Do you know how to make a small fortune in auto racing?
You start with a big fortune.
This apropos adage is certainly one that amateur, semi-pro and even professional auto racing team owners discover very quickly, and that’s because when it comes to a costly venture, few things add up as fast as motorsports.
Now, the reason this subject is forefront in my mind today is because over the weekend, I attended my favorite event of the year, the Long Beach Grand Prix. This year’s event was particularly special for me, because the 2020 race was canceled due to the pandemic.
Then the 2021 event was supposed to take place in April, but it was postponed five months, also due to the pandemic. So, after a wait of about 17 months since the 2019 race, I finally got to be up close and personal with some of the greatest drivers, teams and motorsports technology in the world. They combined to provide thrilling moments not just for me but for fans around the globe.
Interestingly, my friend who attended the race weekend with me made an astute observation that sparked the idea for this week’s issue. Here’s what he told me:
“Jim, the racing business sort of seems like what you do. The team owners pour money into their people and products in pursuit of victory. And when it comes to investing, we put money into companies in pursuit of winning by growing our money.”
I thought about this observation for a few minutes, and then I came to the conclusion that my friend was partially on track (pun intended). You see, in some ways auto racing is similar to investing, but in other ways, it’s very far from it. Let me explain.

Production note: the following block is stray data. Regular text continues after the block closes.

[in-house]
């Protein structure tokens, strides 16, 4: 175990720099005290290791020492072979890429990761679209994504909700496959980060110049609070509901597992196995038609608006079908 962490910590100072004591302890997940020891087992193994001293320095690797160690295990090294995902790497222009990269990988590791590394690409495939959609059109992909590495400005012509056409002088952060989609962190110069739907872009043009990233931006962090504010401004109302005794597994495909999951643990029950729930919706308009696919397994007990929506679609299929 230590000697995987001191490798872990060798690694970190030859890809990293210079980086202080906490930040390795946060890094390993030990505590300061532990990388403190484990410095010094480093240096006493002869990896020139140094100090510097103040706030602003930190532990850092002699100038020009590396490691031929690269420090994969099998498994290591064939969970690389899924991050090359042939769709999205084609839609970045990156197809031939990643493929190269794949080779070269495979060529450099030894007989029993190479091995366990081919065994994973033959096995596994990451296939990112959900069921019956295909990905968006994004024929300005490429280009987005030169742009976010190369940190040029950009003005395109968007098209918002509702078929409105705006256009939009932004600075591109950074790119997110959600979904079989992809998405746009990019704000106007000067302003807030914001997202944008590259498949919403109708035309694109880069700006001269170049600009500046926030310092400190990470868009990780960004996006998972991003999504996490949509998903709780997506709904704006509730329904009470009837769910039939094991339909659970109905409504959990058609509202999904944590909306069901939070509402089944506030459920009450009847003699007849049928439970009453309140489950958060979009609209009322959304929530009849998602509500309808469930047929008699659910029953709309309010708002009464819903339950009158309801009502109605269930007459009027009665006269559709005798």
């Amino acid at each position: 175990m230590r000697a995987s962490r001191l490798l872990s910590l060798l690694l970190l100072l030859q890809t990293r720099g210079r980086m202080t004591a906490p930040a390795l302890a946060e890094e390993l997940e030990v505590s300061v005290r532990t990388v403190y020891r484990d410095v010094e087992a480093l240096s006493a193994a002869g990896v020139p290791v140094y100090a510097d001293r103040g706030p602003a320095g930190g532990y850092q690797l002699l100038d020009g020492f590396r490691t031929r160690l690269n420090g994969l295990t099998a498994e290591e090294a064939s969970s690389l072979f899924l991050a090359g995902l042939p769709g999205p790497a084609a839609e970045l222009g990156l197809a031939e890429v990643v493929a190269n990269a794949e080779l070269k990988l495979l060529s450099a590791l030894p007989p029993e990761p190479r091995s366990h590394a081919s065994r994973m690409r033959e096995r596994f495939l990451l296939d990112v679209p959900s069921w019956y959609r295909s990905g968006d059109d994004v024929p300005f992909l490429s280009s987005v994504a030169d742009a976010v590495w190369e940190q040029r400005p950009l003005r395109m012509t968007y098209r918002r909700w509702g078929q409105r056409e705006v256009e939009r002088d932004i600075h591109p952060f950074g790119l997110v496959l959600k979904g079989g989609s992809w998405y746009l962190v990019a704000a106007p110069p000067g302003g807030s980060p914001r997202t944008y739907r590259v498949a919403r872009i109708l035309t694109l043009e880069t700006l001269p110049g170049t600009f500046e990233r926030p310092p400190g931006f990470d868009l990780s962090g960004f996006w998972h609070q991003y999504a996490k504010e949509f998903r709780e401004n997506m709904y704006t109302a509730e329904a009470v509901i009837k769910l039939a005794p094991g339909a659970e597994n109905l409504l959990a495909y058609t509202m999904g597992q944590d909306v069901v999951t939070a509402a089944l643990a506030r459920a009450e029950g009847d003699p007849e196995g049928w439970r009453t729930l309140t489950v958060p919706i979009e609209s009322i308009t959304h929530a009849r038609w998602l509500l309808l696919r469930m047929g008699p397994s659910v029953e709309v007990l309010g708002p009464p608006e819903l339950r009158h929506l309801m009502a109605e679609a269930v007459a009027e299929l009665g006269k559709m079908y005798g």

Like auto racing, investors want to win. And like auto racing, investors have to take risks to come out with a victory. If you want to win the Long Beach Grand Prix, you can’t just safely negotiate the 1.968 mile, 11-turn road course. Instead, you have to push, push, push all the way through, and you have to do each lap in about 70 seconds (the track record is 1:07.5511, set by Josef Newgarden in 2018).
And if you want to win in your portfolio, sometimes you have to push things along by buying high-momentum stocks and out-of-the-money call options on those stocks in pursuit of really fast gains, like the way we do in my Bullseye Stock Trader advisory service.
Your editor standing near track record holder Joseph Newgarden before the 2021 race.
Yet unlike auto racing, when we put our money into a company, our winning comes in the form of more money.
You see, in auto racing, and particularly in the amateur and semi-pro ranks, but also largely in the professional ranks, the money you put into the venture doesn’t come back to you multiplied the way a good investment does. Sure, you might win a trophy, and it might be really fun, exhilarating and satisfying, but it’s going to cost you a whole lot of capital.
But when we invest, the trophy is the increased capital, and the bigger the gains, the bigger the trophy. So, unlike a pursuit that costs you money, investing is a pursuit that, when done properly, is going to make you a whole lot of money.
Another way to frame this for contrast is that unlike auto racing, investing doesn’t take a big fortune to make a small fortune. Instead, when you invest, you can take that small fortune and turn it into a really big fortune.
And when it comes to investing, there’s no time like the present to go out on the track and test your driving skills.
So, ladies and gentlemen… start your engines!
ETF Talk: Finding Footing in Non-Financial Sectors with This Equal-Weight ETF
This article is the second in a series exploring equal-weight ETFs.
The market uncertainty and volatility can cause concern among investors, but they may want to turn to equal-weight exchange-traded funds (ETFs).
The benefit of an equal-weighted ETF, such as First Trust Nasdaq-100 Equal Weighted Index Fund (NASDAQGM: QQEW), is that it acts as a bit of a buffer against a market downturn in any one sector. Unlike a market-cap weighted ETF, wherein a specific sector or company can make up much of the fund, the companies and sectors that comprise an equal-weighted ETF such as QQEW are all favored equally, with no bearing on their market capitalization or size.